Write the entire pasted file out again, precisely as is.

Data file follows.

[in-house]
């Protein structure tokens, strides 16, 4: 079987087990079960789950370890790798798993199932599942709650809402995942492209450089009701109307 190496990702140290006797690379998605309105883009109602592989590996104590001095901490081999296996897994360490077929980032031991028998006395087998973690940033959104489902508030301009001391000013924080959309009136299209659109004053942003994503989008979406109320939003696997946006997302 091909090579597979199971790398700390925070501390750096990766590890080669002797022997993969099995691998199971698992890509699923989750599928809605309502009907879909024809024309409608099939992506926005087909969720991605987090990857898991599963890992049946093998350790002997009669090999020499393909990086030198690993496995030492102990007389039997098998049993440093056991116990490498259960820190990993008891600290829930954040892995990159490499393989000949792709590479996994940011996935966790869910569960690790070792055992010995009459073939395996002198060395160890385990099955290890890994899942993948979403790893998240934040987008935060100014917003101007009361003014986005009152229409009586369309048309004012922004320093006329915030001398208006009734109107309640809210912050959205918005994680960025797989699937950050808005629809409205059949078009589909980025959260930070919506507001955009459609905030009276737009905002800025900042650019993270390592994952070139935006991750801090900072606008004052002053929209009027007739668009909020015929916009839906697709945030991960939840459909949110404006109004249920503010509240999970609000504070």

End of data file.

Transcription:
[in-house]
């Protein structure tokens, strides 16, 4: 079987087990079960789950370890790798798993199932599942709650809402995942492209450089009701109307 190496990702140290006797690379998605309105883009109602592989590996104590001095901490081999296996897994360490077929980032031991028998006395087998973690940033959104489902508030301009001391000013924080959309009136299209659109004053942003994503989008979406109320939003696997946006997302 091909090579597979199971790398700390925070501390750096990766590890080669002797022997993969099995691998199971698992890509699923989750599928809605309502009907879909024809024309409608099939992506926005087909969720991605987090990857898991599963890992049946093998350790002997009669090999020499393909990086030198690993496995030492102990007389039997098998049993440093056991116990490498259960820190990993008891600290829930954040892995990159490499393989000949792709590479996994940011996935966790869910569960690790070792055992010995009459073939395996002198060395160890385990099955290890890994899942993948979403790893998240934040987008935060100014917003101007009361003014986005009152229409009586369309048309004012922004320093006329915030001398208006009734109107309640809210912050959205918005994680960025797989699937950050808005629809409205059949078009589909980025959260930070919506507001955009459609905030009276737009905002800025900042650019993270390592994952070139935006991750801090900072606008004052002053929209009027007739668009909020015929916009839906697709945030991960939840459909949110404006109004249920503010509240999970609000504070």